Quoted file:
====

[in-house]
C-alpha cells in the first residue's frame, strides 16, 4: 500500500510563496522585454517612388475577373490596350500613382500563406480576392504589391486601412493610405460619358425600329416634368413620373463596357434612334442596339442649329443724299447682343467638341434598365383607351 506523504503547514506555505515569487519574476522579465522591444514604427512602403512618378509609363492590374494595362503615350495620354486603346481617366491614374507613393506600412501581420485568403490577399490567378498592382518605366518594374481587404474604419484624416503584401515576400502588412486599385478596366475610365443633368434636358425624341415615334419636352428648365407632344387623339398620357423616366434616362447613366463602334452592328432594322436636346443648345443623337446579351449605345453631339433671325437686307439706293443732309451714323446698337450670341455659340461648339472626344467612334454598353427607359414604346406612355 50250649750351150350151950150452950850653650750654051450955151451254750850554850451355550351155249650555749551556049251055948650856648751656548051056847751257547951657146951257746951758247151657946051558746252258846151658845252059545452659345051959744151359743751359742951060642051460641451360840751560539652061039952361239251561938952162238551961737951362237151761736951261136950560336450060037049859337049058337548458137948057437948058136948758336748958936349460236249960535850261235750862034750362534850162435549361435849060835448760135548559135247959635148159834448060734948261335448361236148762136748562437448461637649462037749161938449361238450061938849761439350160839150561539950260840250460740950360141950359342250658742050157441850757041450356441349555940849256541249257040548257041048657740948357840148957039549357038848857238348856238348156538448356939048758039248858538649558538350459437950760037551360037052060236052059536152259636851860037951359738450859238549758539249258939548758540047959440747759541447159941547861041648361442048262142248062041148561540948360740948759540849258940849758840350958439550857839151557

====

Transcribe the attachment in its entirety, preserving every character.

[in-house]
C-alpha cells in the first residue's frame, strides 16, 4: 500500500510563496522585454517612388475577373490596350500613382500563406480576392504589391486601412493610405460619358425600329416634368413620373463596357434612334442596339442649329443724299447682343467638341434598365383607351 506523504503547514506555505515569487519574476522579465522591444514604427512602403512618378509609363492590374494595362503615350495620354486603346481617366491614374507613393506600412501581420485568403490577399490567378498592382518605366518594374481587404474604419484624416503584401515576400502588412486599385478596366475610365443633368434636358425624341415615334419636352428648365407632344387623339398620357423616366434616362447613366463602334452592328432594322436636346443648345443623337446579351449605345453631339433671325437686307439706293443732309451714323446698337450670341455659340461648339472626344467612334454598353427607359414604346406612355 50250649750351150350151950150452950850653650750654051450955151451254750850554850451355550351155249650555749551556049251055948650856648751656548051056847751257547951657146951257746951758247151657946051558746252258846151658845252059545452659345051959744151359743751359742951060642051460641451360840751560539652061039952361239251561938952162238551961737951362237151761736951261136950560336450060037049859337049058337548458137948057437948058136948758336748958936349460236249960535850261235750862034750362534850162435549361435849060835448760135548559135247959635148159834448060734948261335448361236148762136748562437448461637649462037749161938449361238450061938849761439350160839150561539950260840250460740950360141950359342250658742050157441850757041450356441349555940849256541249257040548257041048657740948357840148957039549357038848857238348856238348156538448356939048758039248858538649558538350459437950760037551360037052060236052059536152259636851860037951359738450859238549758539249258939548758540047959440747759541447159941547861041648361442048262142248062041148561540948360740948759540849258940849758840350958439550857839151557